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Oracles on Clarity

jun_gong profile image Jun Gong ・3 min read

Blockchain oracle is so in right now.

In the last few weeks, I’ve been working on an online hackathon project. Organizing hackathon is always fun — I enjoy things like creating an ultimate platform for hackers, builders, artists, and anyone else from all backgrounds who want to build things together, and of course, I’m inspired by people all the time.

There’s one project caught my attention — VerityNet, fairness apps and architectures for DeFi. Unlike everyone else is building money legos by “adding” a bunch of protocols, VerityNet created a fairness application architectures with the help of multiple components, such as Aave, zkSnarks, zkRollups, and etc. It’s like a different kind of lego building. Among all the “legos”, the team also used fairness oracles, powered by Chainlink VRF. They need oracles to provide financial data inputs from the outside world into smart contracts and only oracles can help with that, “because we believe the concept of fairness and we need fairness financial data feeds”, said the VerityNet team.

The Oracle FOMO

Blockchain oracle is so in right now — thanks to the oracle service providers like Chainlink, Band Protocol and etc.

A blockchain oracle is just like a translator of information. Bitcoin, Ethereum, and other public blockchains don’t have the capability to access accurate and reliable data from the real-world because that information is not on the existing blockchain. Oracles provide the data to trigger smart contract to execute when the original terms of the contract are met, for example like VerityNet, oracles can get the financial data that is not on the Ethereum blockchain; or in the supply chain tracking case, oracles can help company send the package information to the smart contracts, and then let contracts do their on-chain work. Oracles are the only way for smart contracts to interact with data outside of the blockchain environment.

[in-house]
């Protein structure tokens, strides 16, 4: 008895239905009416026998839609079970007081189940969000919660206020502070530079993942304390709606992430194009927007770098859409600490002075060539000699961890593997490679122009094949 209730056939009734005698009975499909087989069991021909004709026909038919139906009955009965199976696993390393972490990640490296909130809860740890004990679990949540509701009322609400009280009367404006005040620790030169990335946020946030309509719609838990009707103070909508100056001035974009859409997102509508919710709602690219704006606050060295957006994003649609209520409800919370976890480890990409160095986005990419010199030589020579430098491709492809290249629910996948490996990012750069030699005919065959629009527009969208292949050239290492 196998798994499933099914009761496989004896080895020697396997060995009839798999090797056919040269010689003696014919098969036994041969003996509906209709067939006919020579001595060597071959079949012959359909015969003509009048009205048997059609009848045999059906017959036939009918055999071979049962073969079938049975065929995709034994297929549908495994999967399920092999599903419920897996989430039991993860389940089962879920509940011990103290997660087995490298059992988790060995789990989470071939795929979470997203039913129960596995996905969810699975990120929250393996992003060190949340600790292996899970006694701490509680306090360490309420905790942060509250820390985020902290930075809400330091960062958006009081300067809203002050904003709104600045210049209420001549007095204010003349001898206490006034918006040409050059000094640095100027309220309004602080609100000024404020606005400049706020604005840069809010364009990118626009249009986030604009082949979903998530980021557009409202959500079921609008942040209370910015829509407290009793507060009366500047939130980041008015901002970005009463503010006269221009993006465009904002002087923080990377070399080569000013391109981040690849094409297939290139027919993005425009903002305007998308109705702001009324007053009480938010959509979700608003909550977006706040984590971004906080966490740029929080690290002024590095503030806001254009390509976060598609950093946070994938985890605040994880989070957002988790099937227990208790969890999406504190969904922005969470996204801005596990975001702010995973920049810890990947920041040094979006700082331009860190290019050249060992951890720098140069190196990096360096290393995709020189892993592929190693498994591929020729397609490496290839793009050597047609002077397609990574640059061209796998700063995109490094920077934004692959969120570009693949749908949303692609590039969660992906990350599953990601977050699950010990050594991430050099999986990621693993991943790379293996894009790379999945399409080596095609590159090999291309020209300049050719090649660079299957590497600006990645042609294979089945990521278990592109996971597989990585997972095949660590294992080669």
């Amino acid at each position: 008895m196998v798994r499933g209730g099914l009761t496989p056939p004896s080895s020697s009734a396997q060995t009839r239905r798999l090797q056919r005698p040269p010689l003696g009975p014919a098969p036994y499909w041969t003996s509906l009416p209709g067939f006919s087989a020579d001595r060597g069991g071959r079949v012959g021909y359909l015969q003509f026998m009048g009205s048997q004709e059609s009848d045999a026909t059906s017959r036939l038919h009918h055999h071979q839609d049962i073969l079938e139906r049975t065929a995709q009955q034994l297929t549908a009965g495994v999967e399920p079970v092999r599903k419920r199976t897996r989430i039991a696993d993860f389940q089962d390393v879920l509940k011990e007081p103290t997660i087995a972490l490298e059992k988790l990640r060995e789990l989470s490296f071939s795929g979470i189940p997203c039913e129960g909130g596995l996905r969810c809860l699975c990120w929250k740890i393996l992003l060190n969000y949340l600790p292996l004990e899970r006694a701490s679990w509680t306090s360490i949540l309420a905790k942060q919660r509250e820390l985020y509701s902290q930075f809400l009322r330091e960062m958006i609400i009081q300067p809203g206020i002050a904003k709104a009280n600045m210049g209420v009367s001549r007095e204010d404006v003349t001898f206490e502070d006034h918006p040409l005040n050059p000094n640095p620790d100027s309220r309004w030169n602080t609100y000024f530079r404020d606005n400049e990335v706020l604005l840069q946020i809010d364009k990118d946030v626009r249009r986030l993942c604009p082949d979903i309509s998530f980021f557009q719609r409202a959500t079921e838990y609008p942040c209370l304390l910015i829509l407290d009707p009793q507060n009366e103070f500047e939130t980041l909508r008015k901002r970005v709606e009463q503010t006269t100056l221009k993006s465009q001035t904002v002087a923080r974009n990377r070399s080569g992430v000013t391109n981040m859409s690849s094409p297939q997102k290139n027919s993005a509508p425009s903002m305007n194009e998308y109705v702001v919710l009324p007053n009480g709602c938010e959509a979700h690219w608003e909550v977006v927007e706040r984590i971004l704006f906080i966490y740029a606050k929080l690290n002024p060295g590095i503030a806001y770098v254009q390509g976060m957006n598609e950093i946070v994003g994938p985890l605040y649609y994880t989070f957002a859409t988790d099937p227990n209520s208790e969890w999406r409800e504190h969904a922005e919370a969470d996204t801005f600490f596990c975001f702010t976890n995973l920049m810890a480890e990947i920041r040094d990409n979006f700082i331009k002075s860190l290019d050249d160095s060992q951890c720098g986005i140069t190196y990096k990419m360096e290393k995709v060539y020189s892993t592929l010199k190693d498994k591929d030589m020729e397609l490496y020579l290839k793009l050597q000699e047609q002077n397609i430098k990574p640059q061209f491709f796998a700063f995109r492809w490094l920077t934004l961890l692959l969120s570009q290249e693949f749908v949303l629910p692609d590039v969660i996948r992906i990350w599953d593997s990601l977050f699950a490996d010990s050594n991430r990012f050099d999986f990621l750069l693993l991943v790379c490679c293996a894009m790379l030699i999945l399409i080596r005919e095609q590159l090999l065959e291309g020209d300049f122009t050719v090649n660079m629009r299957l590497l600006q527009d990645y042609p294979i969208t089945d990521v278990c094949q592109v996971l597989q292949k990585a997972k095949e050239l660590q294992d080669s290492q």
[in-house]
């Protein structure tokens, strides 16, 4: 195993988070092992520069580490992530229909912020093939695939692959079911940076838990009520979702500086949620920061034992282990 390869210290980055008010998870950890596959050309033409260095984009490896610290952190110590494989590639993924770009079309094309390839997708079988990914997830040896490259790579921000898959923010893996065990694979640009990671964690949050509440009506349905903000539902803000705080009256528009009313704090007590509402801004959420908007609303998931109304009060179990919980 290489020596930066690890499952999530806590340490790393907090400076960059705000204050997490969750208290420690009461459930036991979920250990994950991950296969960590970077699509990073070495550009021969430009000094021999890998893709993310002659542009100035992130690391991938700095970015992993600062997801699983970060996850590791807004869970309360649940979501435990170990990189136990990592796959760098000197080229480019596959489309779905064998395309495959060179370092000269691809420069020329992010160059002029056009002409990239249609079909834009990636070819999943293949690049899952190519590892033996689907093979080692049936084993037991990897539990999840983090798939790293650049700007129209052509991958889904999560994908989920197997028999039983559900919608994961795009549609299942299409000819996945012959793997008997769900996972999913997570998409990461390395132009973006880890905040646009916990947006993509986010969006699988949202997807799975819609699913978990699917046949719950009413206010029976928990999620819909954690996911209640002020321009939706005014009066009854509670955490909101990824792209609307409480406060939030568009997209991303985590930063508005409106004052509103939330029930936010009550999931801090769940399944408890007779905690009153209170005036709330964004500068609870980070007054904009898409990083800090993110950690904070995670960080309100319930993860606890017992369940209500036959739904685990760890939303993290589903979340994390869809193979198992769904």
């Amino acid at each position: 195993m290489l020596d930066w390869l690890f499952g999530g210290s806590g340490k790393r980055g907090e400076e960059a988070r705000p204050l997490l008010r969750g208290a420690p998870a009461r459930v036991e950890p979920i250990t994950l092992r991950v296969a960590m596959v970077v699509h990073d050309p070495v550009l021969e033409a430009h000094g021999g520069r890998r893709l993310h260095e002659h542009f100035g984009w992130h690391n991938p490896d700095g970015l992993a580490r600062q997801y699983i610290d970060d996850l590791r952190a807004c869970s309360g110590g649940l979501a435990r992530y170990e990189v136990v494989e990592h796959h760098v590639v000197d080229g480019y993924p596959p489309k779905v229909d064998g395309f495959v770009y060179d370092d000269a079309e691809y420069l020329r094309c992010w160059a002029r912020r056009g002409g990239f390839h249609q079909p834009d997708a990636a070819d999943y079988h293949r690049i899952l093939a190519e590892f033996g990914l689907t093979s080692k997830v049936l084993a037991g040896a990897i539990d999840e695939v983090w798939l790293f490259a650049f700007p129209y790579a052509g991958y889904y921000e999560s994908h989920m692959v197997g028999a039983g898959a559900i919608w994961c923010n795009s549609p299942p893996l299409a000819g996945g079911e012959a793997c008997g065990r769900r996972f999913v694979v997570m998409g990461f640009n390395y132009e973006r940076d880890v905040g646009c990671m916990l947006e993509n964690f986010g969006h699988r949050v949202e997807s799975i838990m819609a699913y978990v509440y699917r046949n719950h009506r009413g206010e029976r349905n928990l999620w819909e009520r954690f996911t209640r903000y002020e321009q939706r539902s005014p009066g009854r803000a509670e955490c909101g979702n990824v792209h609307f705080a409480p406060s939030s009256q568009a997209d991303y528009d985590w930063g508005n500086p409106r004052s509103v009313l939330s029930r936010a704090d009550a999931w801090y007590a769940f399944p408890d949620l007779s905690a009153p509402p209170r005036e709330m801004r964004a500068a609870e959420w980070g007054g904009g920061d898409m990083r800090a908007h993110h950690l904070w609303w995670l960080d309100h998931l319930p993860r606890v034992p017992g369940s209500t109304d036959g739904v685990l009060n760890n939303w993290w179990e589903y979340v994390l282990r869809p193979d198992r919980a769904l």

Let’s Get Some Clarity and Embrace the Oracle

More and more blockchain projects have adopted and integrated oracles and Blockstack is the latest one — recently, Chainlink has become the oracle service provider for Blockstack and its Stacks 2.0 network. Stacks 2.0 implements Proof-of-Transfer (PoX) mining mechanism that anchors to Bitcoin’s security, with Clarity, a new smart contract language.

But why blockchain developers need a new programming language instead of embracing the existing ones?

Clarity is a new open-source language that helps to reduce the smart contracts’ vulnerability. Clarity will be the one that brings smart contracts and dapps to the Bitcoin network. With the help of Clarity, developers will be to write smart contracts, predict exactly how their smart contracts will be executed, and host secure smart contracts on a decentralized network maintained by developers themselves.

What can oracles bring to the Stacks ecosystem?

Simply put, if developer runs a dapp or DeFi on Stacks and backed by Bitcoin, oracles can help to get access to market data. Also, in order to make data more trustless, instead of relying on a centralized oracle, the smart contracts request data from a decentralized blockchain oracle network — this is where Chainlink comes in, allowing multiple Chainlinks to evaluate the same data before it becomes a trigger. The off-chain data that Chainlink oracles help Clarity smart contracts get access to, it can be separate blockchain or web APIs. So if the dapp is built on other blockchains (like Ethereum), Stacks developers can access that dapp’s data via Chainlink and use it as an oracle.

Without a doubt, the integration of Chainlink’s decentralized oracle on Stacks 2.0 will unlock multiple use cases in the Stacks ecosystem. And I’m sure that the community will make the oracle service more reliable and secure.

Some Useful Resources

Hope you find oracle and Clarity language interesting. If so, here are some useful resources to help you get started:

A final question: Do you think Clarity with the help of oracles will win the hearts of developers and eventually, build the user-own internet?

Discussion

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